The Economic Survey: an overview
The response to last year’s Economic Survey was overwhelming, humbling, and of course, burdening. According to behavioural economics, humans place greater welfare weights on avoiding loss than experiencing equivalent gain. If true, the response to last year’s survey has created a heightened performance anxiety of falling short relative to higher expectations.
The other challenge doing this year’s survey—the fourth of the current team and the last in the term of this government—is avoiding the risk of jadedness. How can the survey consistently maintain a freshness of approach, rigour of analysis, relevance of material, and novelty of ideas?
Luckily, to the rescue comes the Indian economy with its infinite richness and complexity, throwing up limitless opportunities for investigation. Luckily too, economic policy over the past four years has been a crucible for many policy experiments that cry out for understanding and analysis. Thankfully too, colleagues across government have been so generous with sharing data, which has allowed ideas to be pursued so that new facts, evidence, and ideas can find utterance.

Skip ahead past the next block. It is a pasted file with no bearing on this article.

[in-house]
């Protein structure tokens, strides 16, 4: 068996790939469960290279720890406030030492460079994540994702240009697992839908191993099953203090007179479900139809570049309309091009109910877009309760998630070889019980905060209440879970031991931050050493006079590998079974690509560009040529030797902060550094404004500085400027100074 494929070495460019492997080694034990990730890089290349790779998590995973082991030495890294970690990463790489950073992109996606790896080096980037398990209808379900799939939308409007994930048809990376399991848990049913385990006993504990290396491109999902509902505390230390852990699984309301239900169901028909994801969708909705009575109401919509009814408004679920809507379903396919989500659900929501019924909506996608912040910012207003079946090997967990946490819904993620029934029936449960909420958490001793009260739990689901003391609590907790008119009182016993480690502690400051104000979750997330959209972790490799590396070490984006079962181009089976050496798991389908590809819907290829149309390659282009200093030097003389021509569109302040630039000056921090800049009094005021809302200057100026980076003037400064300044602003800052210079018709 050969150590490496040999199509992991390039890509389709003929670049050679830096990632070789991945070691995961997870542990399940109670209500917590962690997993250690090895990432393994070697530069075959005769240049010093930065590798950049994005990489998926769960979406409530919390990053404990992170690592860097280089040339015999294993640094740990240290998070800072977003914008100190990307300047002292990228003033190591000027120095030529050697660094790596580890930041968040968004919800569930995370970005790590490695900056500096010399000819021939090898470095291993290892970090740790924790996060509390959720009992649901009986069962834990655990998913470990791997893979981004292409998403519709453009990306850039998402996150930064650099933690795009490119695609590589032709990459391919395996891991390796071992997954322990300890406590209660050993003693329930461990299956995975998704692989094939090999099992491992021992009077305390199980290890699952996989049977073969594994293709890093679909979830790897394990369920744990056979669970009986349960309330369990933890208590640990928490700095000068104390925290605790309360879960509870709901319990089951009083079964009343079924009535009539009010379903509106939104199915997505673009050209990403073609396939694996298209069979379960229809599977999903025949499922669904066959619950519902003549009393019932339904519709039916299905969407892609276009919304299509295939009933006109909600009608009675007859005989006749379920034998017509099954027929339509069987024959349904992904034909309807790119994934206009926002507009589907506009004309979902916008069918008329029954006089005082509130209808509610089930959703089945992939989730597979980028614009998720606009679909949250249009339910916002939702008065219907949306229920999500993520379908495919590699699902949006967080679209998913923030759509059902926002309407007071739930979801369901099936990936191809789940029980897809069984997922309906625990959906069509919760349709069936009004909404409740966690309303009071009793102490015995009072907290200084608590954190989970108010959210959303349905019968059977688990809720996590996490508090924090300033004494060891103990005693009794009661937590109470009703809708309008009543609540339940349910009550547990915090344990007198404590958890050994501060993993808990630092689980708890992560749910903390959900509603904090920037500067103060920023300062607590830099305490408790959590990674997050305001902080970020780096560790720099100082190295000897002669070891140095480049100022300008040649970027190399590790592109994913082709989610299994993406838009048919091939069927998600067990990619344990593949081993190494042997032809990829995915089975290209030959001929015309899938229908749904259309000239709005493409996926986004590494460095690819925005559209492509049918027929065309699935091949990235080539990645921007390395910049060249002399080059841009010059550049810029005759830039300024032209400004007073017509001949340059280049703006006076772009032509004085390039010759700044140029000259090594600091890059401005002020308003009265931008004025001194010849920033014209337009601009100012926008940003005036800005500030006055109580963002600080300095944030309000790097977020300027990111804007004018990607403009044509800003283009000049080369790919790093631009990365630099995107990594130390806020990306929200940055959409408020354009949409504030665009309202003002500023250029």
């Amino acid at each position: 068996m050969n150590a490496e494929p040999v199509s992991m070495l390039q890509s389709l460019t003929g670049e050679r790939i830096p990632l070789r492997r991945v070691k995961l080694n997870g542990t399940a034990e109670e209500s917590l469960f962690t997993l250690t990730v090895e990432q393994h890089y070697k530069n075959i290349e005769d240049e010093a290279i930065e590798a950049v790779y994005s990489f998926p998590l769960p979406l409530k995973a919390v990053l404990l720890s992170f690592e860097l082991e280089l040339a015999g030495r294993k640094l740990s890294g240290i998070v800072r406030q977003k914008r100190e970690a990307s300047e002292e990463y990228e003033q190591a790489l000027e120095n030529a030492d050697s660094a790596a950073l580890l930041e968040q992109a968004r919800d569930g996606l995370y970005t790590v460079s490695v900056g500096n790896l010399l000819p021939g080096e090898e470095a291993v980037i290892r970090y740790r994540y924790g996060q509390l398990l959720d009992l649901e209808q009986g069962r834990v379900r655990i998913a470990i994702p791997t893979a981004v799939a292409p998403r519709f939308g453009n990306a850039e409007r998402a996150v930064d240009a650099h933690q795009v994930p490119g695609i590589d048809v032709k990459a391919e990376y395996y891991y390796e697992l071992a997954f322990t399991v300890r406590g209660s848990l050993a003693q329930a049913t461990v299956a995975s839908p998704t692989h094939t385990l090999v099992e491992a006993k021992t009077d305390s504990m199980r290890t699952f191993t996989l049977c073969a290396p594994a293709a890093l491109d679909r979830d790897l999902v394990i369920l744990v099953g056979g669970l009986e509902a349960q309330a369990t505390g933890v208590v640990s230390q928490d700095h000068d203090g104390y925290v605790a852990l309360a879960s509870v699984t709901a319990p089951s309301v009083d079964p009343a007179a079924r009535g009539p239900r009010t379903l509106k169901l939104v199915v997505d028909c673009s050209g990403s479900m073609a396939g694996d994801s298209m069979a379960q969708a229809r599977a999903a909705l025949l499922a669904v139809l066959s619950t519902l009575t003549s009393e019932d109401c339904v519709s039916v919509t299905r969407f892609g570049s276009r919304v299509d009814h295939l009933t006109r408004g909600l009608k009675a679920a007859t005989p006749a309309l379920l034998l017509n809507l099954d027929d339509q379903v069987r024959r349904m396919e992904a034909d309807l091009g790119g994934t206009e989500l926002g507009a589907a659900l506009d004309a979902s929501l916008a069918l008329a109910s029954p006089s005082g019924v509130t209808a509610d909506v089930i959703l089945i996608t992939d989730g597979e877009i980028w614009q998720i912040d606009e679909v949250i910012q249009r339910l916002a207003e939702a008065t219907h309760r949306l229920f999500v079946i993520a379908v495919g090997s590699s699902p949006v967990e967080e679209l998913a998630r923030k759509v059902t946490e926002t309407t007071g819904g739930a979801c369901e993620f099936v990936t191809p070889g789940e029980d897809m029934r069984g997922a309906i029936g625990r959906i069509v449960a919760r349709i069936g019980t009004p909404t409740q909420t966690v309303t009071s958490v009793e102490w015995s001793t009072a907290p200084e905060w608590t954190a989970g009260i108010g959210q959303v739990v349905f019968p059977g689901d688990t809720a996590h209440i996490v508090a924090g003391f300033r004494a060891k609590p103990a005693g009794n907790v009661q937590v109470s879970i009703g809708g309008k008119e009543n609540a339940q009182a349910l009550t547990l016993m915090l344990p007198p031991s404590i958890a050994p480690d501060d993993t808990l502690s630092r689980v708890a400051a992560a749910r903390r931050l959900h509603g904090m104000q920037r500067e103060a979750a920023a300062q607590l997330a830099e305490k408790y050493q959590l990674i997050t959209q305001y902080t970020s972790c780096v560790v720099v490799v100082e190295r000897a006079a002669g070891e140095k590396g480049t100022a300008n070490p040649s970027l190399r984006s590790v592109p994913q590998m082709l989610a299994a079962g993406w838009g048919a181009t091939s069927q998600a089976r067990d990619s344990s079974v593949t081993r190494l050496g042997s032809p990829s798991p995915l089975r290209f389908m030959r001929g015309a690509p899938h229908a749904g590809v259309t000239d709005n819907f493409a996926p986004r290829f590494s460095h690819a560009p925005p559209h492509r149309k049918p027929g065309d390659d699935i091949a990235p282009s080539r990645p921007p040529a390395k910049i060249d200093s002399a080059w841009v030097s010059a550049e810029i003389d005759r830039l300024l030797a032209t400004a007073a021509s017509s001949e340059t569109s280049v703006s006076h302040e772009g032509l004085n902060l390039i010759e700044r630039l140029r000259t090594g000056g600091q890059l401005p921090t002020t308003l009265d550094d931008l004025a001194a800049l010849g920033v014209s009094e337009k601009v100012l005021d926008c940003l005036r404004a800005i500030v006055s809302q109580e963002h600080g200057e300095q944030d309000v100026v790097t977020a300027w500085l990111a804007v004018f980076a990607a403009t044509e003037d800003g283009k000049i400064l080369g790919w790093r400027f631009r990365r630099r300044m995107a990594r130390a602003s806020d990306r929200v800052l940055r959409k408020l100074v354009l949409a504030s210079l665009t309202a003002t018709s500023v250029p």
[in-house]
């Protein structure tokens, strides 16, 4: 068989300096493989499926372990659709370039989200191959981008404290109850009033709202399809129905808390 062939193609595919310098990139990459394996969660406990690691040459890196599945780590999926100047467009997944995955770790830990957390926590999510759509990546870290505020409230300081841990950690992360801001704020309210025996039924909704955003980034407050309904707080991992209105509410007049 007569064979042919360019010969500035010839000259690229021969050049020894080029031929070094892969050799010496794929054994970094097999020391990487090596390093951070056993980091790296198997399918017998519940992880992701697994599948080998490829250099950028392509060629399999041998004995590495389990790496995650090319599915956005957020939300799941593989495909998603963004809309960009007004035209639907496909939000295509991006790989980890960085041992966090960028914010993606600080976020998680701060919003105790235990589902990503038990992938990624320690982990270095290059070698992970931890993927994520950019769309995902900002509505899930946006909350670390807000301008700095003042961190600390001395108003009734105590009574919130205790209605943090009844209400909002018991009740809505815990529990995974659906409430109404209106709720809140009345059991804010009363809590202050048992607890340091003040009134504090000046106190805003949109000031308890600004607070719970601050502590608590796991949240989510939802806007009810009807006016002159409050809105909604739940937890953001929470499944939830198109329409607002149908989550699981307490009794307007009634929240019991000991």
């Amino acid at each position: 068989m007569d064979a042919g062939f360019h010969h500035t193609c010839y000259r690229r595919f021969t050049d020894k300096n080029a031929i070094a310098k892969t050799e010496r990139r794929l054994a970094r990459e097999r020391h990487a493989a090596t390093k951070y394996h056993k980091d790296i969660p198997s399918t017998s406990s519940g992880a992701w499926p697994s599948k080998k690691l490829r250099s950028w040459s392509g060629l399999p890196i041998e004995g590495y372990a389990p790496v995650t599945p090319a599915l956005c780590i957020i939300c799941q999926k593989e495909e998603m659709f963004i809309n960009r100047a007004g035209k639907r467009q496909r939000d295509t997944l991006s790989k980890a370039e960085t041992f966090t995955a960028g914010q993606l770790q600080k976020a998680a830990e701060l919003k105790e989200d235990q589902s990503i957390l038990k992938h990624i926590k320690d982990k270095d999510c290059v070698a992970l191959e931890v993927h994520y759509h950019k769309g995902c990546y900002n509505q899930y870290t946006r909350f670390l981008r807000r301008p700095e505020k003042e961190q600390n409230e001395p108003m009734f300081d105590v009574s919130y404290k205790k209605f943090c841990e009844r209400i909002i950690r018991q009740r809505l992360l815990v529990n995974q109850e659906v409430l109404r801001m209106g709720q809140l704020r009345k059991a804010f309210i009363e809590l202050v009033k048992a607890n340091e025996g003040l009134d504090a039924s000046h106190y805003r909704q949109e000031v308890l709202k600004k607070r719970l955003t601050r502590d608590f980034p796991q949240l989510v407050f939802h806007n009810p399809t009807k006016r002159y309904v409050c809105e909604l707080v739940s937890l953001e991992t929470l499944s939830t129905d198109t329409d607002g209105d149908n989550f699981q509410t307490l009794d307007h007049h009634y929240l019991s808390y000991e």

In response to popular demand, we have reverted this year to the tradition of bringing out volumes 1 and 2 at the same time. Volume 1 contains the analytical overview and more research-cum-analytical material. Volume 2 provides the more descriptive review of the current fiscal year, encompassing all the major sectors of the economy.
Without consciously pursuing an over-arching theme, a large part of volume 1 focuses on what are perhaps more long-term challenges. So, in addition to the overview and chapters of contemporary relevance such as the goods and services tax (GST), the investment-saving slowdown, and fiscal federalism and accountability, there are five chapters devoted to the challenges of long-term economic convergence, gender inequality, climate change and agriculture, delays in the appeals and judicial process, and science and technology.
As in last year’s survey, Big Data has been mined to shed light on the economy, and, for the survey’s authors, there have been some truly “wow” moments of epiphanic understanding. For example, the implementation of the GST combined with the availability of detailed new data from the Employees’ Provident Fund Organization (EPFO) and the Employees’ State Insurance Corporation (ESIC) has allowed a whole new perspective to be gained into the Indian economy—its external and internal trade in the aggregate and state-wise, the size and distribution of the tax net, and levels of formality and informality. Similarly, spatially granular data on temperature and climate have been used to analyse the potential impact of climate change. Household-level data from the various demographic and health surveys (DHS) and India’s national family health survey (NFHS) have underpinned the analysis of gender issues.